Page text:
11. If the leadership decides to reveal the existence of Extraterrestrial life to the populace, take the opportunity, if contact was not established by the assigned FDS Member, to have the FDS member take the lead for Federation contact, with leadership and the public alike, if at all possible. (It would be the rare leader in an FTL-capable society that does not grasp the importance of having a diplomat, rather than a Starfleet member in uniform, be the "First public face" of the Federation to the public. If you need to explain it, though, do so, as diplomatically as possible. Repeatedly, if need be.) If the FDS Member is not available, then the Starfleet FCO unit leader should take the lead, making sure to appear from that point forward only in appropriate civilian clothing, particularly in public (except as circumstances or local customs dictate). This hand-off should occur during planning for the announcement, keeping FDS, Starfleet FCO, and ship personnel involved in the planning process. FDS Members assigned to First Contact, as well as Starfleet FCO personnel, are trained in "public relations". If neither FCO or FDS personnel are available (for example, if contact is initiated by the target world, or through OT personnel), try to delay the public revelation of extraterrestrial life for as short a period as necessary until assigned, trained, and briefed FCO (or preferably FDS) personnel are able to take the lead on planning the announcement. [PR matters when you're an ET saying "Hi" for the first time to a planetary population. It is in the Federation's interest that they have a diplomat take the lead (for the Federation) in assisting the planning of the announcement of ET life, and in actually saying "Hello" on behalf of the Federation. If not a diplomat, then a Starfleet member, trained in First Contact...Preferably not appearing on-camera in uniform. If either getting the diplomat or changing into civilian clothes requires a short delay, history will forgive you.]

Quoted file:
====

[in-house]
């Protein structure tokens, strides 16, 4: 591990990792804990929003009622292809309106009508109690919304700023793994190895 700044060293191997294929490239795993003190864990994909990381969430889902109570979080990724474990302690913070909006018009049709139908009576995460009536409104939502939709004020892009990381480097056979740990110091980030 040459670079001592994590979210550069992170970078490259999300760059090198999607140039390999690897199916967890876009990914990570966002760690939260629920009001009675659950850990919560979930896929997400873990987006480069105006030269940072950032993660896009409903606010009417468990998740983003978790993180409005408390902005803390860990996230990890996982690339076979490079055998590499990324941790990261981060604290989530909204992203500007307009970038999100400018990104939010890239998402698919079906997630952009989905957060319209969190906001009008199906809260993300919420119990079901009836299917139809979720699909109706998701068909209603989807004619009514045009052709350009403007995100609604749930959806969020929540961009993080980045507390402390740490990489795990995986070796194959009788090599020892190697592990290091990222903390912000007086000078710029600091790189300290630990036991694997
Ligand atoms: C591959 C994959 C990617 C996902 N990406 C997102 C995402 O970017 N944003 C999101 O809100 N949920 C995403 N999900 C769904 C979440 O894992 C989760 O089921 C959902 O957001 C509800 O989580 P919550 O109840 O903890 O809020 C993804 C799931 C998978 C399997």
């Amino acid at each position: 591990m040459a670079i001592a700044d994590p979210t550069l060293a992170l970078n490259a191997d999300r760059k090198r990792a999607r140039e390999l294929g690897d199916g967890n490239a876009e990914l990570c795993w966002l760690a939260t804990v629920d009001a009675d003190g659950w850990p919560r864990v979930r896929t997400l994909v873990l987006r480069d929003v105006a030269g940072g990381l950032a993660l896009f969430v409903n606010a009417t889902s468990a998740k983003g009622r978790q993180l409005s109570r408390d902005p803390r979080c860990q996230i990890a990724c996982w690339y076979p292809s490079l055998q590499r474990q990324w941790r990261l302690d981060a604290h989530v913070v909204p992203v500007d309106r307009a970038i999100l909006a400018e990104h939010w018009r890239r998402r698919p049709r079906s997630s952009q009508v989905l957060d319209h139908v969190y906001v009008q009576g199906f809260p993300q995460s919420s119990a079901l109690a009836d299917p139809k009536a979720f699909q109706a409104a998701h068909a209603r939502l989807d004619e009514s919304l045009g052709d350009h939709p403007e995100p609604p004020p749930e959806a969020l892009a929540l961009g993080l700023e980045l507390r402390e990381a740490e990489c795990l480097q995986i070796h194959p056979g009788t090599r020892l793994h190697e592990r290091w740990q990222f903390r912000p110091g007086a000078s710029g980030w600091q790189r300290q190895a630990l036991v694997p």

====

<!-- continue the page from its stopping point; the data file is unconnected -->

12. If FCO or FDS personnel are not available, try your best to avoid the public announcement of the existence of extraterrestrial life, or even the hint of it. (It would be very rare that local leadership does not see the wisdom of this, once you explain that you are not trained for what an announcement would require. This is not at all a task for a Starfleet member to take on without the required training and preparation, ever - it is simply too important, too high-risk, to improvise.)